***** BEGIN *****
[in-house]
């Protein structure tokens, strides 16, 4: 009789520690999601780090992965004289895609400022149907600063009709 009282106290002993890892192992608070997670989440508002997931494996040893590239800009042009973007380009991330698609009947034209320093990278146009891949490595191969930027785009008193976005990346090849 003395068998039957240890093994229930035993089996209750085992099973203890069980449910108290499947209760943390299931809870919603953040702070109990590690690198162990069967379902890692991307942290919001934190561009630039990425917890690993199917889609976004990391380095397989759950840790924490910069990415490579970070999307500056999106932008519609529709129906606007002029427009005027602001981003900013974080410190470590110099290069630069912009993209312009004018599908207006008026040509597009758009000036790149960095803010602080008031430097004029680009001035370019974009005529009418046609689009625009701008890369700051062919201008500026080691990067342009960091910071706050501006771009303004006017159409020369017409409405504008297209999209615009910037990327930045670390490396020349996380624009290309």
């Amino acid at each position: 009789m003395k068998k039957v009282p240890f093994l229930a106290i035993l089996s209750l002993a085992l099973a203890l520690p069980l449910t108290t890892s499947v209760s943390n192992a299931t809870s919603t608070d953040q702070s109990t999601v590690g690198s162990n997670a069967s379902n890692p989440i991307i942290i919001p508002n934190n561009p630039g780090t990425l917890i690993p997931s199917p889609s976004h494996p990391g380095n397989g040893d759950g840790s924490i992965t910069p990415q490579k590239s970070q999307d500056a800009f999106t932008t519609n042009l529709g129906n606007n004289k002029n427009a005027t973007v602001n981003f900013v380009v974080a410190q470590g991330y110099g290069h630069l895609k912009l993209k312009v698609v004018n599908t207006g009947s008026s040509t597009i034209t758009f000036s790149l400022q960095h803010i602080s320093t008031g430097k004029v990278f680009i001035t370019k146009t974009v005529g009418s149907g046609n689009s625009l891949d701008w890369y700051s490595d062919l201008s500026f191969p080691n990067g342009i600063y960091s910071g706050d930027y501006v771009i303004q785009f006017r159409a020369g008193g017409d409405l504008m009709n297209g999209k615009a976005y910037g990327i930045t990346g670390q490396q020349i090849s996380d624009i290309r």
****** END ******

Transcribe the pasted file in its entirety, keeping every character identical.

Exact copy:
[in-house]
């Protein structure tokens, strides 16, 4: 009789520690999601780090992965004289895609400022149907600063009709 009282106290002993890892192992608070997670989440508002997931494996040893590239800009042009973007380009991330698609009947034209320093990278146009891949490595191969930027785009008193976005990346090849 003395068998039957240890093994229930035993089996209750085992099973203890069980449910108290499947209760943390299931809870919603953040702070109990590690690198162990069967379902890692991307942290919001934190561009630039990425917890690993199917889609976004990391380095397989759950840790924490910069990415490579970070999307500056999106932008519609529709129906606007002029427009005027602001981003900013974080410190470590110099290069630069912009993209312009004018599908207006008026040509597009758009000036790149960095803010602080008031430097004029680009001035370019974009005529009418046609689009625009701008890369700051062919201008500026080691990067342009960091910071706050501006771009303004006017159409020369017409409405504008297209999209615009910037990327930045670390490396020349996380624009290309």
């Amino acid at each position: 009789m003395k068998k039957v009282p240890f093994l229930a106290i035993l089996s209750l002993a085992l099973a203890l520690p069980l449910t108290t890892s499947v209760s943390n192992a299931t809870s919603t608070d953040q702070s109990t999601v590690g690198s162990n997670a069967s379902n890692p989440i991307i942290i919001p508002n934190n561009p630039g780090t990425l917890i690993p997931s199917p889609s976004h494996p990391g380095n397989g040893d759950g840790s924490i992965t910069p990415q490579k590239s970070q999307d500056a800009f999106t932008t519609n042009l529709g129906n606007n004289k002029n427009a005027t973007v602001n981003f900013v380009v974080a410190q470590g991330y110099g290069h630069l895609k912009l993209k312009v698609v004018n599908t207006g009947s008026s040509t597009i034209t758009f000036s790149l400022q960095h803010i602080s320093t008031g430097k004029v990278f680009i001035t370019k146009t974009v005529g009418s149907g046609n689009s625009l891949d701008w890369y700051s490595d062919l201008s500026f191969p080691n990067g342009i600063y960091s910071g706050d930027y501006v771009i303004q785009f006017r159409a020369g008193g017409d409405l504008m009709n297209g999209k615009a976005y910037g990327i930045t990346g670390q490396q020349i090849s996380d624009i290309r």